Statement analysis

Walter specializes in statement analysis, which often involves asking someone to write down a statement about a 24-hour period involving a crime. It applied in the investigation of someone suspected of stomping a man to death in Wyoming.

Part of the suspect’s written statement said, “I went home. I drank beer. I watched TV and went to sleep.” Then the very next paragraph said something like, “I didn’t hear about the murder until after I left and went home. I drank beer. I watched TV and went to sleep.”

Walter said repeating the events at home suggested the man actually went home a second time, after the murder. And had the man been innocent, Walter said, he probably would have written that he didn’t “know” about the murder until after he got home instead of that he didn’t “hear” about it, which suggests he did know about it.

Statement analysis also applied to Michael Blagg, when his wife, Jennifer Blagg, was found dead in a landfill in Grand Junction in 2002. Walter said Blagg got on television at one point and said, “I am a follower of Christ, and I hope that my wife, Jennifer, and my daughter are Christian.”

Walter said he called the sheriff after he heard the statement and recommended authorities continue looking at Blagg as a suspect. Blagg’s statement was troubling because it put his wife and daughter in a completely separate category from himself. Blagg later received a life sentence for murder.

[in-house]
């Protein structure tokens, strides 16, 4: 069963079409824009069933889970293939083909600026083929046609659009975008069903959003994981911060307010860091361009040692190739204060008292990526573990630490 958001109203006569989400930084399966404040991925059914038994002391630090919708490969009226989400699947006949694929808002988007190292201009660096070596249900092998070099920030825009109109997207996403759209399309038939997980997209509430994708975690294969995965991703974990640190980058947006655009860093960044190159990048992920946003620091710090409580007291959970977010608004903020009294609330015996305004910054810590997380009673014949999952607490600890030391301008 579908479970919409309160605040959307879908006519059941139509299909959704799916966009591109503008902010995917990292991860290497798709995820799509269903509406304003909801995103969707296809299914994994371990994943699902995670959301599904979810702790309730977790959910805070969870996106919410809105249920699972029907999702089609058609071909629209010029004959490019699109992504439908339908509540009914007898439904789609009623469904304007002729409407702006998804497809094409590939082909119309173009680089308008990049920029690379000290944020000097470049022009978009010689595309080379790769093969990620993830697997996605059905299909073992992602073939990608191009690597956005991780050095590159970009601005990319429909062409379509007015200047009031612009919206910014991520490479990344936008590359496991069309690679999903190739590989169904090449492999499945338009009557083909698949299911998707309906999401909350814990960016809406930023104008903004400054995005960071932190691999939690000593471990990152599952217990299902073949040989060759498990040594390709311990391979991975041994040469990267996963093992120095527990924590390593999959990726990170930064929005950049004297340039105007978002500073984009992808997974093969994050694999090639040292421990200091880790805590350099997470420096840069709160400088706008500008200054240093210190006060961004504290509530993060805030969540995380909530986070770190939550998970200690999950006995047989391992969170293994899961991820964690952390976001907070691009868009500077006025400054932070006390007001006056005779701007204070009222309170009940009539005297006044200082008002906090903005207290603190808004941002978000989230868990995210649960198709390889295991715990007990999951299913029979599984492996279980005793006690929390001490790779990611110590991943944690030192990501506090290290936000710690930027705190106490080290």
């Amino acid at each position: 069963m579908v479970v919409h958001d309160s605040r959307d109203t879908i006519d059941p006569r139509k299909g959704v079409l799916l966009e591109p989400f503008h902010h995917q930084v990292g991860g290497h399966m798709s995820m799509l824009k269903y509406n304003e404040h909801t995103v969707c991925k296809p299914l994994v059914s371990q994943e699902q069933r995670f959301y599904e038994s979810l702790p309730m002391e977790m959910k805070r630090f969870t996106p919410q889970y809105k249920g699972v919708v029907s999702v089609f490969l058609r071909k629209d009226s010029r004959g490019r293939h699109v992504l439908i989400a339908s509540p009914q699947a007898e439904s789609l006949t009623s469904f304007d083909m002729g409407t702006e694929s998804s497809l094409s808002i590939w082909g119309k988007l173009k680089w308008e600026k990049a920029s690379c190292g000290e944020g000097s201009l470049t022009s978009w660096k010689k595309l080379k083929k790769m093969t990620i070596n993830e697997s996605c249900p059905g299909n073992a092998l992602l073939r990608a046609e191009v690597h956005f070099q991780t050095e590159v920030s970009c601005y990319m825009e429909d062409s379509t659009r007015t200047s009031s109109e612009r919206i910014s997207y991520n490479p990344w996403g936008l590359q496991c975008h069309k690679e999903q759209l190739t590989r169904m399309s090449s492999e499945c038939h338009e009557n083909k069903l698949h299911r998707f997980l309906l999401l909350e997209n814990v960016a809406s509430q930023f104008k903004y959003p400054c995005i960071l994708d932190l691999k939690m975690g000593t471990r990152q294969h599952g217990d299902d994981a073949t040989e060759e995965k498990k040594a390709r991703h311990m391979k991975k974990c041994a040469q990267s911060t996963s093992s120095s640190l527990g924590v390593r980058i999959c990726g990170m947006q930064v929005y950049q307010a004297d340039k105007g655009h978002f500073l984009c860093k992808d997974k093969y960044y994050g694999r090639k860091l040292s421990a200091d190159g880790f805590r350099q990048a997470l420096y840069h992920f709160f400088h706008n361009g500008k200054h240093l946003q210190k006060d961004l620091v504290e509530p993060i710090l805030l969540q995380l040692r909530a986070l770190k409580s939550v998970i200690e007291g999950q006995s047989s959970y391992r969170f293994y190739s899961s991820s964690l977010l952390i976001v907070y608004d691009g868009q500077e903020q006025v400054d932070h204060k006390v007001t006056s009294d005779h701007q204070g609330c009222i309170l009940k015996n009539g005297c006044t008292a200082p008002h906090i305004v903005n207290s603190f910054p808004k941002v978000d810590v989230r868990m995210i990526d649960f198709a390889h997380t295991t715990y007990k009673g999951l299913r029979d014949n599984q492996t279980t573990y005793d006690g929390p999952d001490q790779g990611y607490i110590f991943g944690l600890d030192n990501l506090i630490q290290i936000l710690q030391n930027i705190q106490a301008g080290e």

Statement analysis is just one tool used to make decisions during investigations. Many times it’s ultimately the criminals who give themselves away by leaving evidence or making inconsistent statements or confessions.

“It’s not a science. It’s a lot more of an art,” Walter said. “People aren’t rocket scientists who commit crimes.”

And a lot of times people on some level want to confess to someone to feel better about something they’ve done.

“Confession is good for the soul,” he said.


Walter, who lives in Garfield County and grew up on the Western Slope, started with the FBI in 1966.

For an essay assignment in seventh grade, he researched the Texas Rangers, the Royal Canadian Mounted Police, Scotland Yard, the Secret Service and the FBI.

“The FBI sounded pretty good,” he said, explaining he got a law degree from the University of Colorado School of Law in Boulder to join the agency.

Asked about high-profile cases, Walter said he “was there” for the case of the 1974 kidnapping of Patty Hearst and Symbionese Liberation Army (SLA) shootout in Los Angeles. He also worked on the case of the “Falcon and the Snowman” involving Christopher Boyce and Daulton Lee selling U.S. security secrets from a defense contractor to the Soviet Union. The nicknames came from Boyce’s expert falconry and Lee’s selling cocaine.

Once, Walter said, the FBI arrested a contract killer and organized crime “bag man” from Chicago in California. The man gambled and lost money he was supposed to deliver, and a contract was put out on his life. He made the mistake of beating up a girl who tipped off the FBI.

They “set up” at the woman’s apartment. Walter was in another apartment nearby.

The man was opening the door when Walter pumped a round into the chamber of a 12-gauge shotgun.

“If you’ve ever heard a shotgun being loaded, you don’t forget the sound,” he said. “He started asking for last rights in Italian. … When I said, ‘FBI,’ he said, ‘Thank God.'”